Complexity and competition

Douglas Gale, Hamid Sabourian

    Research output: Contribution to journalArticlepeer-review


    Extensive-form market games typically have a large number of noncompetitive equilibria. In this paper, we argue that the complexity of noncompetitive behavior provides a justification for competitive equilibrium in the sense that if rational agents have an aversion to complexity (at the margin), then maximizing behavior will result in simple behavioral rules and hence in a competitive outcome. For this purpose, we use a class of extensive-form dynamic matching and bargaining games with a finite number of agents. In particular, we consider markets with heterogeneous buyers and sellers and deterministic, exogenous, sequential matching rules, although the results can be extended to other matching processes. If the complexity costs of implementing strategies enter players' preferences lexicographically with the standard payoff, then every equilibrium strategy profile induces a competitive outcome.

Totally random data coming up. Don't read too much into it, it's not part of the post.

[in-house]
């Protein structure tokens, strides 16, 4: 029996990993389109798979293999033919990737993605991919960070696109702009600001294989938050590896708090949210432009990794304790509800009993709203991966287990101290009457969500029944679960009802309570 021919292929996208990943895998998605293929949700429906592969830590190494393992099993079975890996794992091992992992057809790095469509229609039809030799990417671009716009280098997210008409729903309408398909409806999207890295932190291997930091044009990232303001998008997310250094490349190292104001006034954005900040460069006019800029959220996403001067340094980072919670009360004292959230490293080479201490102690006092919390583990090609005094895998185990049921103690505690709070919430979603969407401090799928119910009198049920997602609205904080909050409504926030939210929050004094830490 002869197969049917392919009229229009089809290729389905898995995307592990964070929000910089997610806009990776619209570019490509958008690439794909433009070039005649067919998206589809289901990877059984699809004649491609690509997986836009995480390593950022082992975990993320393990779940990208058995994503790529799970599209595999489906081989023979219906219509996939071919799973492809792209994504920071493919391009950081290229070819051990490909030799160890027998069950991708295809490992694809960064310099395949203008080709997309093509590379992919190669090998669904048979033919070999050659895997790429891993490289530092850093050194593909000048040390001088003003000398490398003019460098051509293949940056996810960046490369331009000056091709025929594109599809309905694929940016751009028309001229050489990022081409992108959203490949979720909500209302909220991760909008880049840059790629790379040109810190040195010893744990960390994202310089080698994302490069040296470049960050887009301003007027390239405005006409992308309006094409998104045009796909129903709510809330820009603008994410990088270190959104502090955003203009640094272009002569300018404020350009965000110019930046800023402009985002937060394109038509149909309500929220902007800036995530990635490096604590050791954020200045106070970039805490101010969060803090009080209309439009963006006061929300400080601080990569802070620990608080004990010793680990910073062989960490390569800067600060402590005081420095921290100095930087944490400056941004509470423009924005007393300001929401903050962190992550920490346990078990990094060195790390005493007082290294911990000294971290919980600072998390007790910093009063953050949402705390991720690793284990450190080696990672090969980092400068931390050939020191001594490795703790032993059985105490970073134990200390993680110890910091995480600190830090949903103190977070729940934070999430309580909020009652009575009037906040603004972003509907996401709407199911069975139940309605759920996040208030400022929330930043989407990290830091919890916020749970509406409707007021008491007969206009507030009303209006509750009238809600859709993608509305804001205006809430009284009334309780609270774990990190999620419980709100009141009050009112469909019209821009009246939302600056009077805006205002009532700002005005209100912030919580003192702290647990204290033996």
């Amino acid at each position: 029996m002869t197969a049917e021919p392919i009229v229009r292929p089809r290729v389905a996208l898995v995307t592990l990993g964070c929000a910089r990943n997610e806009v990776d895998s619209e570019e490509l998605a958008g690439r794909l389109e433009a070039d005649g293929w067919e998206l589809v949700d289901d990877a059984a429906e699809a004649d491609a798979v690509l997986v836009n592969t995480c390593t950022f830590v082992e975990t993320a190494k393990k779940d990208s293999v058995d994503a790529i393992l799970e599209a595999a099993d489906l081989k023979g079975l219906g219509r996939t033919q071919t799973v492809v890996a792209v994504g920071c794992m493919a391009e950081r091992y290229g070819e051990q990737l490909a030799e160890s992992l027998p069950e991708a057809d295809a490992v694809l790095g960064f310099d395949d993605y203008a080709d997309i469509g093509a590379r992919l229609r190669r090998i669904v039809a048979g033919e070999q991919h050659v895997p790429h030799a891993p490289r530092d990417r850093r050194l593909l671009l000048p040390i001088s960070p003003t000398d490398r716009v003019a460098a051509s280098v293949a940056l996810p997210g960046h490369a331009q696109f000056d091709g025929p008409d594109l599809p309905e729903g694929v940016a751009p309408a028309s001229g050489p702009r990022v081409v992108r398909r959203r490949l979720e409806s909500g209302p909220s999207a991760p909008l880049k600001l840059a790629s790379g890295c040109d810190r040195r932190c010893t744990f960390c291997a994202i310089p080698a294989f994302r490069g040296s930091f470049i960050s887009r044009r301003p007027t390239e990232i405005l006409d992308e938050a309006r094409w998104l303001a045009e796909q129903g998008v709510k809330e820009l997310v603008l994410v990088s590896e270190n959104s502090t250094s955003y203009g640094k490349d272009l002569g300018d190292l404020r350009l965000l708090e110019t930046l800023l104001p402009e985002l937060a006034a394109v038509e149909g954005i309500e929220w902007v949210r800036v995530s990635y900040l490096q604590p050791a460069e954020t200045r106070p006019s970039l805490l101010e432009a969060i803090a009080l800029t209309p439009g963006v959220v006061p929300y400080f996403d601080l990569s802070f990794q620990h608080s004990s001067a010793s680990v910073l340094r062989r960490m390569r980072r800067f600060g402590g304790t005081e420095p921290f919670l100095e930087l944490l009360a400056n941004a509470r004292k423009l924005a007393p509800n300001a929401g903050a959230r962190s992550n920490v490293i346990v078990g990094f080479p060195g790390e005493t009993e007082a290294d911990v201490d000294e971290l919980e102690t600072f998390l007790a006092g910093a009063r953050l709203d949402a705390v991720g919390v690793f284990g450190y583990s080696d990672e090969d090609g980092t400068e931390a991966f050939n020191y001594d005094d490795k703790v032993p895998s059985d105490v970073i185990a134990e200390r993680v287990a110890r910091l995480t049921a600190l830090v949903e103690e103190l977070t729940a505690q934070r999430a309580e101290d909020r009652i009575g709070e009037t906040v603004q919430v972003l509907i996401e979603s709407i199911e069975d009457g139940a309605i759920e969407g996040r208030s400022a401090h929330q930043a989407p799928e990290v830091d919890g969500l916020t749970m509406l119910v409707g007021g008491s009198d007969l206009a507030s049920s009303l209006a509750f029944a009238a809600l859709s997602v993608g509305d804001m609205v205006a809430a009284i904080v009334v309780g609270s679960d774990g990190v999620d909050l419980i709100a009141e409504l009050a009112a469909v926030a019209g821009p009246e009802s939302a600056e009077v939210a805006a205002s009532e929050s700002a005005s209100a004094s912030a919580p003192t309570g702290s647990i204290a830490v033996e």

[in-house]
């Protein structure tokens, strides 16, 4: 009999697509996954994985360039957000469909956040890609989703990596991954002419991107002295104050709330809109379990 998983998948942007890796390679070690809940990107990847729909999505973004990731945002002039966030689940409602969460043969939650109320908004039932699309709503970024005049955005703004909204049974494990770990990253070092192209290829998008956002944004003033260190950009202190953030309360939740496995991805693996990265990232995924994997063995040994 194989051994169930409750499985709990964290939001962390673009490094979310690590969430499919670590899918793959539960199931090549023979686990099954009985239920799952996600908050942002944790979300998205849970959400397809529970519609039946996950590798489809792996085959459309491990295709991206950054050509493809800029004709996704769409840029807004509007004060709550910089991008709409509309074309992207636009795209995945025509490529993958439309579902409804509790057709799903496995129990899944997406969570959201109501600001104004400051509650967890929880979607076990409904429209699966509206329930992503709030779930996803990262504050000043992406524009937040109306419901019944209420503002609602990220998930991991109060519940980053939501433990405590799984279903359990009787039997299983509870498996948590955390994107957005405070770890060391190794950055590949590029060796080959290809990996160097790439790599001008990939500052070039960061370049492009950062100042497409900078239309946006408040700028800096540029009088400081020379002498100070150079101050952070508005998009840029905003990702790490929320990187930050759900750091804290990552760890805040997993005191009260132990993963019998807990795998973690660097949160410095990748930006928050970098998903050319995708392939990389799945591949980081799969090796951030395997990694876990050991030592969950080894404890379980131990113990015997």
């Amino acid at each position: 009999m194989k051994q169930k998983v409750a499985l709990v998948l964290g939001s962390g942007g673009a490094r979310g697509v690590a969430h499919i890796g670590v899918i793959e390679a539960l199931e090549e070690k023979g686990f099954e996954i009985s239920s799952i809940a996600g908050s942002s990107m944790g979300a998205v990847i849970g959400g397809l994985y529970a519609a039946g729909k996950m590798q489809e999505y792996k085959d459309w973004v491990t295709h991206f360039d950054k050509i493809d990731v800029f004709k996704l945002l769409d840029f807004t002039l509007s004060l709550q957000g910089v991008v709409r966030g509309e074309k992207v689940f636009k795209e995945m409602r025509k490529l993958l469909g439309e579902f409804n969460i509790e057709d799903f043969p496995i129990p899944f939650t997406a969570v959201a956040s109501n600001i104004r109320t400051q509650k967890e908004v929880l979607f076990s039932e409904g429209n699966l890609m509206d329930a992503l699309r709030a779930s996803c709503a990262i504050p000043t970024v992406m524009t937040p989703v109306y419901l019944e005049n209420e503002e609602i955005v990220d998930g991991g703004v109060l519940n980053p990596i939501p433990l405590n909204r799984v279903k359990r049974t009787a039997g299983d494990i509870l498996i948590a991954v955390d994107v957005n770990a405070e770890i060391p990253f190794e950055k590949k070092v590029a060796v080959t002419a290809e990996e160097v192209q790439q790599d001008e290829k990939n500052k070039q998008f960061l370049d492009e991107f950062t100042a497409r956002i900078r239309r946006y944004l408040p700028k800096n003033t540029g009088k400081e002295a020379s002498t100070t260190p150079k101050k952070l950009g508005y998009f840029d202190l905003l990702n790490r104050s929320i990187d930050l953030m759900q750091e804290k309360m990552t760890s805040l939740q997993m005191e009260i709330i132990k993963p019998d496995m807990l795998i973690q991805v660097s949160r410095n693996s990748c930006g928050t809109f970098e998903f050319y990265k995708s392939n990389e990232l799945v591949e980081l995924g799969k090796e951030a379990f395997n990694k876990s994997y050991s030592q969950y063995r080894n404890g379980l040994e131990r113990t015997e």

Original languageEnglish (US)
    Pages (from-to)739-769
    Number of pages31
    Issue number3
    StatePublished - May 2005


    • Bargaining
    • Competition
    • Complexity
    • Equilibrium
    • Markov strategies
    • Matching

    ASJC Scopus subject areas

    • Economics and Econometrics


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